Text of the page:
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Insight Into the Physical Signatures of Marsh Erosion

April 05, 2018
3:00 pm - 4:00 pm

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Dr. Thomas Huff
Department of Ecosystem Science & Management
Postdoctoral Research Associate

Salt marshes along the Galveston Bay coast experience a high degree of edge erosion caused by wave impact. Meters of marsh edge retreat per year lead to a significant loss of ecosystem services over time. The goal of this study was to determine the minimum wave height contributing to marsh erosion. A total of six marsh soil cores were extracted from Galveston Bay and placed in the Haynes Lab wave basin. Regular waves with a 2 second period and heights of 1 cm, 4 cm, 8 cm, 12 cm, 16 cm, and 20 cm were used to impact the marsh core surface. Wave staffs and Acoustic Doppler Velocimeters (ADV) were used to measure the height and water velocity of the impacting waves. The cores were then measured using a Terrestrial Lidar Scanner (TLS) at 1 mm point spacing. The scans were imported into Cloud Compare software to measure erosion at each LiDAR point.
This analysis showed that at even low wave heights (4 cm) that erosion was still measurable. From 8 cm wave heights to 20 cm wave heights irregularities were seen in the vertical erosion profiles. These deviations from the trend were caused by the wave form. Increased erosion was observed on waves that had a plunging wave impacting the core surface. Higher water levels were also shown to reduce erosion as less erosion occurred below the water line compared to above.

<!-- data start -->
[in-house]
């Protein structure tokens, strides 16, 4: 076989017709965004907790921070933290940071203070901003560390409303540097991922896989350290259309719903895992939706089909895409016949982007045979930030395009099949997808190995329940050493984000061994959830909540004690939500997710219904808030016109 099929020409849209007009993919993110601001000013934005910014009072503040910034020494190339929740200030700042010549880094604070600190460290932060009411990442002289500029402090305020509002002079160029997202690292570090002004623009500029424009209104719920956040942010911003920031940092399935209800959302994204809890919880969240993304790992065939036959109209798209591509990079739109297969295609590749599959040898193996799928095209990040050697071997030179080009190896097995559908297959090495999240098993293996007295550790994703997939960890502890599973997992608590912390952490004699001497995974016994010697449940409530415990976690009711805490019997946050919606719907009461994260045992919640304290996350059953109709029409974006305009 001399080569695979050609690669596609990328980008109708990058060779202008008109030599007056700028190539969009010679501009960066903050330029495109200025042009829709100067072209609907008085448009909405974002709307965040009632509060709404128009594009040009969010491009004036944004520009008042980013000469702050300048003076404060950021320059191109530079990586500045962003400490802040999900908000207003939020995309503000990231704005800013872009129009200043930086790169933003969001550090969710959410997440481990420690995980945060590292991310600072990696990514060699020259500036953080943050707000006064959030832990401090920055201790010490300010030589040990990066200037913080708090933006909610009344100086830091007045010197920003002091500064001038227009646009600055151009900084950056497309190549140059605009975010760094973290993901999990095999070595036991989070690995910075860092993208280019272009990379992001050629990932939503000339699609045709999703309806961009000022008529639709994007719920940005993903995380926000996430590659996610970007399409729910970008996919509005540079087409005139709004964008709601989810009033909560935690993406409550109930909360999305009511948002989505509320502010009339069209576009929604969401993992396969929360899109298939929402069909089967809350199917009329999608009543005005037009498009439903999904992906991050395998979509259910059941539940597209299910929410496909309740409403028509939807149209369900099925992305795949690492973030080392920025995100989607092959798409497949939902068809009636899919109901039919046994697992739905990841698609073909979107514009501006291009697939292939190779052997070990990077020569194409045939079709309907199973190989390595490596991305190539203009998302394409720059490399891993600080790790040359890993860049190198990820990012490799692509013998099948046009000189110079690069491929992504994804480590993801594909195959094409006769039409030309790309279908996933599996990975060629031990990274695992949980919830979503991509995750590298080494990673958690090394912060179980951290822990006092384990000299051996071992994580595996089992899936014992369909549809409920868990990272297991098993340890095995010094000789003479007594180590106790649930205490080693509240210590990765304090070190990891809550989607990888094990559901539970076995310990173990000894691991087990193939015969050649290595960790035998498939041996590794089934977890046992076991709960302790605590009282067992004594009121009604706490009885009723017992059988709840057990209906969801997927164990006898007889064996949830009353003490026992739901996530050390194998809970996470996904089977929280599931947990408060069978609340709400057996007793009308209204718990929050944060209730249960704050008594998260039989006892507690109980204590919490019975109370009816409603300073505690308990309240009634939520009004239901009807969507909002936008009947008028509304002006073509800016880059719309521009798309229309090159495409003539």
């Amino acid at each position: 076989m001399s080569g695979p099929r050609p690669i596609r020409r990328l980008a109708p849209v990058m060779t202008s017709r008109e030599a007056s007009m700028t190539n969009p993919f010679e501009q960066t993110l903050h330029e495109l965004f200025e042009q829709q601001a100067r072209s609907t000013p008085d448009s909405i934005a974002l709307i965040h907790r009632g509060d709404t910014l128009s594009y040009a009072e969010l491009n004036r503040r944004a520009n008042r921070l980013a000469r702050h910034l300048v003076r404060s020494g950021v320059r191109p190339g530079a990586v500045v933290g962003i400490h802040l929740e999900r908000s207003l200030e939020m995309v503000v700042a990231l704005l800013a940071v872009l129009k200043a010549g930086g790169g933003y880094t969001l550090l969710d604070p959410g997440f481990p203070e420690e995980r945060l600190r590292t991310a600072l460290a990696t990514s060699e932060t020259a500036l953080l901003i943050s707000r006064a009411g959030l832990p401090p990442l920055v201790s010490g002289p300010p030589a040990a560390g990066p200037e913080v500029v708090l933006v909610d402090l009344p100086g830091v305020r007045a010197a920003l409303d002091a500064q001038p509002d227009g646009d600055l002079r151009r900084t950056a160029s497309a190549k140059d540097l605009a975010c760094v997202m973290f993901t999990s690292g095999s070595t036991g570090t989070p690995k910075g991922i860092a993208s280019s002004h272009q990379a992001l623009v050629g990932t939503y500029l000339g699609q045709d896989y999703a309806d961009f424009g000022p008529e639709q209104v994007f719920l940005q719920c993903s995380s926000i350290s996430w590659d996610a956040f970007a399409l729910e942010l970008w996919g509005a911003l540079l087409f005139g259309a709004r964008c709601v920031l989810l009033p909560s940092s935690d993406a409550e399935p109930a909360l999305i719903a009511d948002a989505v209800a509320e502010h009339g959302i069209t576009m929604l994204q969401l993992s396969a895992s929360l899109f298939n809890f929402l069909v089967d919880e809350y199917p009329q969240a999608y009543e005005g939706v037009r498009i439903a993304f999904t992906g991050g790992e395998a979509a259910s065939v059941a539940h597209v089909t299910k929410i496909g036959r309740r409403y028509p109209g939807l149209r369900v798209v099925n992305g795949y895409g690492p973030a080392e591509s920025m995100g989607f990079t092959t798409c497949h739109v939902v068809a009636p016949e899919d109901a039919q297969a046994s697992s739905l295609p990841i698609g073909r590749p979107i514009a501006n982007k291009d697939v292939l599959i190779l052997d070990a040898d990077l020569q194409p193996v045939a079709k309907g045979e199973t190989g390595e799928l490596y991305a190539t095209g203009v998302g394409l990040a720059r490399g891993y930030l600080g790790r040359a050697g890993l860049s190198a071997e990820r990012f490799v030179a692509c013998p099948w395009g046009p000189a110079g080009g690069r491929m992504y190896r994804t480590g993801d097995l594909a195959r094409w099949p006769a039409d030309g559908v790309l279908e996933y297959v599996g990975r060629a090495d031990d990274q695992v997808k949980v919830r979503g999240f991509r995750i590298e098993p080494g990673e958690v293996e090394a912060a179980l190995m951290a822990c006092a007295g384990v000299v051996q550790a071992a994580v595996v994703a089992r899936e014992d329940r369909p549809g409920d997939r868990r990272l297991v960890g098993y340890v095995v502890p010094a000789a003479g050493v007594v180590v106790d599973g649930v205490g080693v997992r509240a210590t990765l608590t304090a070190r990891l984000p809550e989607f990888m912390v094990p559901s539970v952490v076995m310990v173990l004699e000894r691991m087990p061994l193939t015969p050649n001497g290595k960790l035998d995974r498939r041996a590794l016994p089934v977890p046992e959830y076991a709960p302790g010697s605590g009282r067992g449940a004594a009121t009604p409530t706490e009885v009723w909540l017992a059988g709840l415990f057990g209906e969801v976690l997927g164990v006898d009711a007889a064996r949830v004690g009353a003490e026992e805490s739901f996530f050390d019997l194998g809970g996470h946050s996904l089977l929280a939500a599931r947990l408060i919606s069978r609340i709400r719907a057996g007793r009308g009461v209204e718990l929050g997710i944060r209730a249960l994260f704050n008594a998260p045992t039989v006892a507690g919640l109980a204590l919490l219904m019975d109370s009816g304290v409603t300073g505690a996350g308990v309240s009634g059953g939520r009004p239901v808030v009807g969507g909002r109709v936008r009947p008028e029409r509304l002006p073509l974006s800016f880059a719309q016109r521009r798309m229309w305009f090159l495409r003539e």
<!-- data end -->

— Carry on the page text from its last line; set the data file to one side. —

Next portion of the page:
This experiment showed that erosion is happening at very small wave heights with only approximately 1 cm wave heights causing negligible erosion. This could indicate that a high frequency of small waves could have a similar long term impact as a low frequency of large waves.

Thomas Huff has been at Texas A&M University for 4.5 years, where he received a PhD in Ecosystem Science and Management in August of 2017. During his doctorate, his work ranged from marsh restoration projects along the Texas coast, to creating better ways of modeling wind tides throughout the Gulf of Mexico and U.S. Atlantic Coast. This included G/S analysis and hydro/ogic modeling. The Magnolia Beach marsh project received the Ecological Excellence Award from the State of Texas. Before TAMU, he finished a Bachelor’s of Science degree in Wildlife Conservation and Management Sciences from TAMU- Commerce. He currently works as a Postdoctoral Researcher in the Costa/ Management Laboratory run by Dr. Rusty Feagin in the Department of Ecosystem Science and Management. He continues to run and manage a 7 meter wave tank that he designed and built during his PhD in addition to conducting field research at several locations along the Texas coast. His current research interest are focused toward marsh resilience, sea level rise’s effects on coastal ecosystems, and improving wind tide flood predictions.

Contact: Michael Bishop @ michael.bishop@tamu.edu


April 5, 2018
3:00 pm - 4:00 pm


Eller O&M Bldg., Room 807